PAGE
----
Brundle: Entourages need 'manners and respect' after MTS F1 snub

Sky Formula 1 expert Martin Brundle has urged celebrity entourages to show some ‘manners and respect’ after a Grid Walk spurn with rapper Megan Thee Stallion at the United States Grand Prix.

Brundle: Entourages need 'manners and respect' after MTS F1 snub

On a weekend when Brundle’s hugely popular grid walk returned, with Covid restrictions limiting access before the start being lifted for the first time, the former grand prix driver did his best to grab some of the celebrities invited by F1's organisers.

But an attempt to speak to rapper MTS was rebuffed, as her entourage tried to push Brundle out of the way.

“I think she’s happy… okay boss,” said Brundle to an aggressive bodyguard before asking the artist if she had any rap for F1.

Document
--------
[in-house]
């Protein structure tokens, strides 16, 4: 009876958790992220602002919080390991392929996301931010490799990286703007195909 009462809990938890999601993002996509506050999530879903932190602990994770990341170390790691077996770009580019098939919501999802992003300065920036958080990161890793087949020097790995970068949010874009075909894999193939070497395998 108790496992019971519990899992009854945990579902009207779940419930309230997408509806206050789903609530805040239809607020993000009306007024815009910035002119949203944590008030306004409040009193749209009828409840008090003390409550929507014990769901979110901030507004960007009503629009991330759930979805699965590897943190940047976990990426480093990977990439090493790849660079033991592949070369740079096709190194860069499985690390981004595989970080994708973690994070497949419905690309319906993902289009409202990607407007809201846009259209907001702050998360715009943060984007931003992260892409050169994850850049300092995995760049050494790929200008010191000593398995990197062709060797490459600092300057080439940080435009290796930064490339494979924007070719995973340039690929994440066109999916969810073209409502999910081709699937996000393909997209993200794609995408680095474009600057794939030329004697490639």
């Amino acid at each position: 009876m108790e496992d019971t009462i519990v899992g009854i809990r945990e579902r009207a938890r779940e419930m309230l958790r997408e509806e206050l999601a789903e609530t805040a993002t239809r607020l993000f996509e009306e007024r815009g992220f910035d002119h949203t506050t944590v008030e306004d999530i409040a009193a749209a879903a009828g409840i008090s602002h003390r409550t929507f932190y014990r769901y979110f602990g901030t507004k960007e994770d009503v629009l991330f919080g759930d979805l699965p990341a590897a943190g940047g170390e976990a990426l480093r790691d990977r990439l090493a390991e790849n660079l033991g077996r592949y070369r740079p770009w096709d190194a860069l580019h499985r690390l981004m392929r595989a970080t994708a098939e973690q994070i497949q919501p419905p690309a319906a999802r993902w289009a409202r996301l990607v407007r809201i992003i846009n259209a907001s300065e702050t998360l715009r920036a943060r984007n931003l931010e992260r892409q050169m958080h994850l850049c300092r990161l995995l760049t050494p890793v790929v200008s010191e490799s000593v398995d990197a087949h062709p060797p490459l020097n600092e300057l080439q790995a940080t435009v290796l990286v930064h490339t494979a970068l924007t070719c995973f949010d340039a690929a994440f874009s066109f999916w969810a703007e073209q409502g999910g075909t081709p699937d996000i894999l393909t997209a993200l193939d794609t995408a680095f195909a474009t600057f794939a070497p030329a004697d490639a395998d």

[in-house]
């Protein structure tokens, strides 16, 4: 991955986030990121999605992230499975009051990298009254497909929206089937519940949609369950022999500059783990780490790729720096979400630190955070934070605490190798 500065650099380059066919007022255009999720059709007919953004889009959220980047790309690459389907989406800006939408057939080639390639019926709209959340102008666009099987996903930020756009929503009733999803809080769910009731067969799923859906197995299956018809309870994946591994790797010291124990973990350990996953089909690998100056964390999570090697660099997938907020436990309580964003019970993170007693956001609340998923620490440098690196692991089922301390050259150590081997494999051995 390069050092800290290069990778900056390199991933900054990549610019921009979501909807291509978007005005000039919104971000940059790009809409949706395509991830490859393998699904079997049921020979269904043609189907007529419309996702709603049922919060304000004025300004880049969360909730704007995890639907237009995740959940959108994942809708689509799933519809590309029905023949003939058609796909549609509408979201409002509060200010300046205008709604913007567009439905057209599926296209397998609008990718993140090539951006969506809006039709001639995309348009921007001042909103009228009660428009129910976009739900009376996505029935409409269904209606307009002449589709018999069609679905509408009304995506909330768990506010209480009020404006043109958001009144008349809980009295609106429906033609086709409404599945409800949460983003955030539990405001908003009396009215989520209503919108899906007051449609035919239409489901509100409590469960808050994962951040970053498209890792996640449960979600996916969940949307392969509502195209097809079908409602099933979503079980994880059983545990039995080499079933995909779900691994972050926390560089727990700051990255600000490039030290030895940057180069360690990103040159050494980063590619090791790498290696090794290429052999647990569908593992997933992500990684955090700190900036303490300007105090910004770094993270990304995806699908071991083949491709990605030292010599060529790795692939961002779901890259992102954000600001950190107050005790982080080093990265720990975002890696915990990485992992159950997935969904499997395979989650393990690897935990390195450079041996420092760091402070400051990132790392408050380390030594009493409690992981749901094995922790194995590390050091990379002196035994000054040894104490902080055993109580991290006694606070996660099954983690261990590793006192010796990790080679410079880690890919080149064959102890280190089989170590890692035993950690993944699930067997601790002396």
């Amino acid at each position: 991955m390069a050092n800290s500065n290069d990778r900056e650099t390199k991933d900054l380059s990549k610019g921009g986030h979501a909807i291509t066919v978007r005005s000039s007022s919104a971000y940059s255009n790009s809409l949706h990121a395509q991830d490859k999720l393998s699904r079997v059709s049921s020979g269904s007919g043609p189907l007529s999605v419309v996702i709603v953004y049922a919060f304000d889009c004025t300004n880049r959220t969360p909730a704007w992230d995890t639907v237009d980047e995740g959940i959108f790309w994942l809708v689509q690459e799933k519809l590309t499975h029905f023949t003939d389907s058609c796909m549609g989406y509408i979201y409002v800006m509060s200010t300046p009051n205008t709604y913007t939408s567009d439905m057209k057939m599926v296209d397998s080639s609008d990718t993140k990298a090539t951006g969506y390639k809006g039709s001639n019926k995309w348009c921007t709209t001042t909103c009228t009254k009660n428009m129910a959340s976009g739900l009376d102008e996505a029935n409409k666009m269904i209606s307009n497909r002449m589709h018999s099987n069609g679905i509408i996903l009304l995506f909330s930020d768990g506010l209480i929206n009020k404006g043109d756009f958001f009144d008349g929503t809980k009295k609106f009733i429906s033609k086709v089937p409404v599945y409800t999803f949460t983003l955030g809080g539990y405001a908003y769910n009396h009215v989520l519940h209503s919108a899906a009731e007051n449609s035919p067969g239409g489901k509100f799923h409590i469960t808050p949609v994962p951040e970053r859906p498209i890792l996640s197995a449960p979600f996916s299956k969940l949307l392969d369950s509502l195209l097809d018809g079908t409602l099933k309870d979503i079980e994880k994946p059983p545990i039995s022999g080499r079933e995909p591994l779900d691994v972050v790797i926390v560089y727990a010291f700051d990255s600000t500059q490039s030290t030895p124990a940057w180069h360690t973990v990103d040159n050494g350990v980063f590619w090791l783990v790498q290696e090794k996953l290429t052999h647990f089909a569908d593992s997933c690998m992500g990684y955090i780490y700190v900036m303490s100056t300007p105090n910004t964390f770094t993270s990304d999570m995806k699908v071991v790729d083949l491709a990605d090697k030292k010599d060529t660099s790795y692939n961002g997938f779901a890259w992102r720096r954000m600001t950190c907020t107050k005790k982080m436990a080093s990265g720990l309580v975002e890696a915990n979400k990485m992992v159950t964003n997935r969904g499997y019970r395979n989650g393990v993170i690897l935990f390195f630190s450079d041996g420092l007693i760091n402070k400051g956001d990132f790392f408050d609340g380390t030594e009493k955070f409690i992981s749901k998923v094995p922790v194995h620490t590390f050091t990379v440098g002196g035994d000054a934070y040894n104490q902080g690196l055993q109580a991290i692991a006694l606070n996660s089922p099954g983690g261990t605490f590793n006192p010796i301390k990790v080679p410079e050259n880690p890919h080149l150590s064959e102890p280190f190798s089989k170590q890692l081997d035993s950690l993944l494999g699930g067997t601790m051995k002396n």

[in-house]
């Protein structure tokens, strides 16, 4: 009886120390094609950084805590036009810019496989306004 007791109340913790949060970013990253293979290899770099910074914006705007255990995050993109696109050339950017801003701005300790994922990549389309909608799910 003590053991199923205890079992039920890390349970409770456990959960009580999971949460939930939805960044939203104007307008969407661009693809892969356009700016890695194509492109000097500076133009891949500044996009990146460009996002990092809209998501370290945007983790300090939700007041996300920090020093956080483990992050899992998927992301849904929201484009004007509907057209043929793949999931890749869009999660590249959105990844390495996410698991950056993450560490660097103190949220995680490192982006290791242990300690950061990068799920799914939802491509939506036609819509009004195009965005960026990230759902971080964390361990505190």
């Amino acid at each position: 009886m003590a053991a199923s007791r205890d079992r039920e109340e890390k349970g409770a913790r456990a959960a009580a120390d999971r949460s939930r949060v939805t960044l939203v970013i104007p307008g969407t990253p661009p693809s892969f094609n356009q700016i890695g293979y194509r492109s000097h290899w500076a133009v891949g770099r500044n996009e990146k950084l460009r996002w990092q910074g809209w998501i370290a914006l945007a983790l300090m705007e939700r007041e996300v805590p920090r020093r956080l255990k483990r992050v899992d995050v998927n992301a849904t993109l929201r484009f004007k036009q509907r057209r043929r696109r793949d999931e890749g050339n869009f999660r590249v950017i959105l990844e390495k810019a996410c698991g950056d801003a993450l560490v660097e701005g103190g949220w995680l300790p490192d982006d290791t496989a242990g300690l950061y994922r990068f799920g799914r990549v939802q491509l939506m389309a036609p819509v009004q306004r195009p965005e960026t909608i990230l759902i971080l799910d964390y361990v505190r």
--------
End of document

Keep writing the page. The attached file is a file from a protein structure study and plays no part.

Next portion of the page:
After she replied saying: “I have no rap today, I’m sorry…” Brundle asked who she would be supporting, before another minder stepped in.

One of MTS’s crew then told him that he ‘couldn’t do that’ – before Brundle hit back and said: “I can do that, because I did.”

Coverage of the grid clash went viral on social media on Sunday, as it prompted fans to suggest that celebrities should not accept invites to attend F1 races if they were not willing to help support the show and be interviewed.

Brundle himself took to Twitter on Monday afternoon to make it clear he was not intimidated by celebrities – and urged them and their bodyguards to change attitudes.

“I have felt under pressure on the grid before but by people called Senna, Prost, Schumacher, Mansell, Piquet and so on,” said Brundle.

“Bodyguards visiting the grid for the first time don’t bother me, everyone’s got a job to do, but they could maybe learn some manners and respect on our patch.”

 

Brundle’s incident with MTS was not the only awkward moment on his Austin grid walk as he was also ignored by tennis star Serena Williams.

Having famously been blanked by Venus Williams a few years ago, Brundle tried to speak to her sister before the start – but was completely ignored.

Taking the moment in good spirits, Brundle said: “It’s a double fault; it’s a double fault.”

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